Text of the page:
The pressure measured while preforming a secondary compression test is not as critical as the variation seen between cylinder to cylinder. On powerhead’s with more than one cylinder, a variation of more 15 psi or greater is a reason for concern. If your motor only has one cylinder, a difference or drop of 15 psi as compared to when the motor was new is also a reason for concern. If your not sure what the compression specifications were when the motor was new, refer to your repair manual for the specs.
NOTE: If your motor has been stored for a prolonged period of time, the piston rings might be relaxed. In this instance, compression results will read low. Make sure to run the engine to normal operating temperatures to acquire an accurate cylinder compression reading.
1. Begin by disabling the engines ignition system by disconnecting the lanyard clip. If your motor is not equipped with a lanyard system, use a jumper wire lead and attach one side to a suitable engine ground and the other side to the metal connector inside the spark plug boot, use one jumper wire for each plug wire. Do not every just remove all the plug wires.
CAUTION: Extracting all the spark plugs, then cranking over the engine may or will lead to an explosive situation if oil and raw fuel should spray out of the spark plug holes.
2. Extract all the spark plugs from the motor and keep them in the order of which they were removed. Examine the plugs, inspect the plugs for inconsistencies in color and for sign of damage and corrosion near the tip.
3. Take a compression gauge and thread the fitting into the number 1 spark plug hole. Make sure the fitting screws in correctly and avoid cross threading the fitting.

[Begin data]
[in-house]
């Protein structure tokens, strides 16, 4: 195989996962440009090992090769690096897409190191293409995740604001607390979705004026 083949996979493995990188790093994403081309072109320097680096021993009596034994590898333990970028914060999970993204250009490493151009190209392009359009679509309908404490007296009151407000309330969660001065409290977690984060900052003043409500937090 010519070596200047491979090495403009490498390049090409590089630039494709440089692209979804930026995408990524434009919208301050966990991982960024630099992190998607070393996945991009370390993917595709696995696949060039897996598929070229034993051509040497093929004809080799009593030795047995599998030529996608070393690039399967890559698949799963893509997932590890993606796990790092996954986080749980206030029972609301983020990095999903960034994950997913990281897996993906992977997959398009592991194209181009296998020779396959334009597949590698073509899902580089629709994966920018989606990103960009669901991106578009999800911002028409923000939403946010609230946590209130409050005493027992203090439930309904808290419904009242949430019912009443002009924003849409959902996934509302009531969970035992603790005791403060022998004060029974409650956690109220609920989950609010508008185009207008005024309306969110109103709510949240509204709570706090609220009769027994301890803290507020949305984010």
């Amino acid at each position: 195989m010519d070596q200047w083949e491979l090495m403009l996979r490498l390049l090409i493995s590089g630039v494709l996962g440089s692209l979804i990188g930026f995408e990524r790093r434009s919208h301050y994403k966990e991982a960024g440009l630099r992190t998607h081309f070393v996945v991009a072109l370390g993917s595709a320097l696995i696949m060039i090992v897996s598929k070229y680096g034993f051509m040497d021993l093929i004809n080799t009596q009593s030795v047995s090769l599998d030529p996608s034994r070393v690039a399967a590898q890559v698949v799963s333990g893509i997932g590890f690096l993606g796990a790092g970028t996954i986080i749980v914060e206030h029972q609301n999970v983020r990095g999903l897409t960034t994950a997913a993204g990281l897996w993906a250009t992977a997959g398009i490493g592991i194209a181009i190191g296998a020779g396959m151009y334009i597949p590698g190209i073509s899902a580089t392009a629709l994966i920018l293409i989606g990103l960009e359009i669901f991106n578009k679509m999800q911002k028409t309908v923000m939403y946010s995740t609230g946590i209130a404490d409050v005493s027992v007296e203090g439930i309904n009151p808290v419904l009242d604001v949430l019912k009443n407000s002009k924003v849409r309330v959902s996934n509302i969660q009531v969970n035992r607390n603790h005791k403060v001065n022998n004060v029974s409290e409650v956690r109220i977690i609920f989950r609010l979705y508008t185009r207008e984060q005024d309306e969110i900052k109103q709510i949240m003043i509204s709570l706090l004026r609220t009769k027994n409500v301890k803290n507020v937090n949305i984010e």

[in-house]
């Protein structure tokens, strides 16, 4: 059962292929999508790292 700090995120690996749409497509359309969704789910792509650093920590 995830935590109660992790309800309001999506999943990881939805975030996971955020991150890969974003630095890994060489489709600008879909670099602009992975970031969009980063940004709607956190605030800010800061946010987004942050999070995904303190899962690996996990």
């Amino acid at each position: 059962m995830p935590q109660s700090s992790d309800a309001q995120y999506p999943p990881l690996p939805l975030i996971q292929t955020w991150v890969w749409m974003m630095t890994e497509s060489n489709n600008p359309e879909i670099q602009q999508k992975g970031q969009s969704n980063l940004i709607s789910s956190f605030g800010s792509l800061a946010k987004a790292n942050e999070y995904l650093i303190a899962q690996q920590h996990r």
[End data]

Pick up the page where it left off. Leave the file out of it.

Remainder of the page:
4. Make sure you position the throttle to the WOT (wide open throttle) position, it must remain there.
NOTE: On some outboard engines, a feature is included to prevent the throttle from opening to a minimum while the gearshift is in the neutral position. This ensures a safeguard to prevent over-revving.
5. Crank over the motor the same amount of times for each cylinder during testing. Zero out the gauge after testing each cylinder.
6. If your motor is equipped with an electric start option, count the number of second. On manual or pull start motors, pull the starter rope 4 or 5 times for every cylinder you test.
7. Write down the data from each cylinder. After all cylinders are tested, compare the readings. The should not be difference of more than 15 psi between any cylinder.
8. If your readings are below standard (not within factory specifications), perform a wet test. A wet compression test will temporarily seal the piston rings and possibly raise the compression.
9. Obtain a can of fogging oil and spray the perimeter of the cylinder walls and pistons. After the oil has been applied, retest that cylinder.
A. If the cylinder compression pressure increases, the piston rings are sticking. In some cases, you can remedy this problem by De-carbonizing the powerhead.
b. If there is no change in compression after the application of oil, the piston, piston rings or cylinder walls are worn beyond the factory wear limit. An overhaul of the powerhead or replacement will be needed.
10. If a low compression pressure reading of two adjacent cylinders on the engine were obtained, a head gasket may be to blame. Evidence of rust or water on the spark plugs could also be an indication of a blown head gasket.